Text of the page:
“Judge, Jury And Executioner”

May 12th, 2011

Joe despises lockout talk (Enough already. Just cut a deal.), but Bucs icon Derrick Brooks did offer an interesting a labor-related message yesterday that should peak the ears of Aqib Talib.

Brooks usually brings fresh insider knowledge on the NFL lockout during his Wednesday on-air visits with The Big Dog, Steve Duemig of WDAE-AM 620. Yesterday, Brooks talked about how the NFL discipline policy will be a major point during any eventual collective bargaining that would lead to a new labor agreement. Brooks said Roger Goodell is “judge, jury and executioner right now,” making the point that altering Goodell’s role or power would be important.

So where might that leave Talib if he isn’t found guilty of the Texas felony charge pending against him?

As it stands now, Goodell could still slap Talib with a hearty suspension after reviewing the facts of the case. But that could change in Talib’s favor with a new labor agreement.

Time appears to be on Talib’s side — and on the Bucs’ side. If the unfounded claims, courtesy of the St. Pete Times, that Talib will be cut when the lockout is over are bogus, then if Talib gets a light suspension or no suspension under a new labor deal, he’s still got plenty of trade value and on-field value for the Bucs.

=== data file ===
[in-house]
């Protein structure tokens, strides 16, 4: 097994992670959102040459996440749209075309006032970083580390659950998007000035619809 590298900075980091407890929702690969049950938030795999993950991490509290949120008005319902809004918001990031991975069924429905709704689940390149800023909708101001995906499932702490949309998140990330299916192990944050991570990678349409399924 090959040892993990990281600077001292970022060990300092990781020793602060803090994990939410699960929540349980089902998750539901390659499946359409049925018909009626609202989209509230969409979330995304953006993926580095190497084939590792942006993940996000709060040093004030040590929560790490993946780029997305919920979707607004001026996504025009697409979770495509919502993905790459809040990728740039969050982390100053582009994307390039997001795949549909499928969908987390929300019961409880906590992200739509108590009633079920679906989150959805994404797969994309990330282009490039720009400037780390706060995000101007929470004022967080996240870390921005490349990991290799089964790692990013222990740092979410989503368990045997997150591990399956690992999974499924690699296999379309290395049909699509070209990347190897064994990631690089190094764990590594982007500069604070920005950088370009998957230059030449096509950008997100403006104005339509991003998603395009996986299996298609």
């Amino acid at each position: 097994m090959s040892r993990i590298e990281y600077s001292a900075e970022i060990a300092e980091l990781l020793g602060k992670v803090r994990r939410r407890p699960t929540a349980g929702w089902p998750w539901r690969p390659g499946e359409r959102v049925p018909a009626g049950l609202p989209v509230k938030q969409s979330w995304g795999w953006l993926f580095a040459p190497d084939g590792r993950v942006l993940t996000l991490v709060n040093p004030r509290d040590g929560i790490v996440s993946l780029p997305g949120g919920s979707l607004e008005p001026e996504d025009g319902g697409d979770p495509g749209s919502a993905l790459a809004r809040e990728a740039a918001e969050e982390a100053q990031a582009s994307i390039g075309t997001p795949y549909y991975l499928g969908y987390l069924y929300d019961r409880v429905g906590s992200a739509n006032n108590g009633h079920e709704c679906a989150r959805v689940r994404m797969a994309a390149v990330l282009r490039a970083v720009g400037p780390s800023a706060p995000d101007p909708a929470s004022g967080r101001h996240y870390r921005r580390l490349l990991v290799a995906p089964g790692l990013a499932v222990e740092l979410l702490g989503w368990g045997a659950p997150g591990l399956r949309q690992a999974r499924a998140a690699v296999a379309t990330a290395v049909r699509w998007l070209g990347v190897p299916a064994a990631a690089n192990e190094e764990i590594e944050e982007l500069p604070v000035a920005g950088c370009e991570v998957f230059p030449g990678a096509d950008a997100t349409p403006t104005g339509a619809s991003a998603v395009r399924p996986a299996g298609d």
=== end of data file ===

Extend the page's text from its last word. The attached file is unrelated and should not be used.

17 Responses to ““Judge, Jury And Executioner””

  1. Macabee Says:

    Talib, not withstanding, I hope the Office of the Commissioner is reviewed and redirected to represent both players and coaches as well as owners. I know the inmates can’t be allowed to run the institution. But something is fundamentally un-American when a coach is not allowed to question a call or comment on said call during a press conference without the fear of a substantial fine. It is a clear violation of the First Amendment. No one individual should have absolute power where his/her opinion is not subject to appeal. You would think the NFL would be the first to recognize the importance of this basic American right.

  2. Chris FWC :) Says:

    I can’t believe there isn’t pictures and statues of Goodell at every NFL stadium.

    I want Goodell to address the NFL fans like Saddam did his people. From a balcony firing a gun.

  3. Pete Dutcher Says:

    I heard that interview…and I could have sworn Brooks said that the commisioner will always have that power.

    The players union would come into those situations AFTER a punishment is handed out by him. If they take that power away from him, the NFL may as well close up shop.

    The last thing it needs is red tape keeping undesrving players on the field. Immediate decisions must sometimes be made, otherwise the patients run the asylum.

  4. Pete Dutcher Says:

    But something is fundamentally un-American when a coach is not allowed to question a call or comment on said call during a press conference without the fear of a substantial fine. It is a clear violation of the First Amendment.

    This I kind of agree with.

    While I think coaches and players should be permitted to protest bad calls by refs, I don’t think players should be allowed to say everything that comes to mind during press conferences or interviews.

    I mean, think of what TO or Ocho would say.

    Ocho would have been cursing the bengals on tv long ago.

  5. Joe Says:

    But something is fundamentally un-American when a coach is not allowed to question a call or comment on said call during a press conference without the fear of a substantial fine.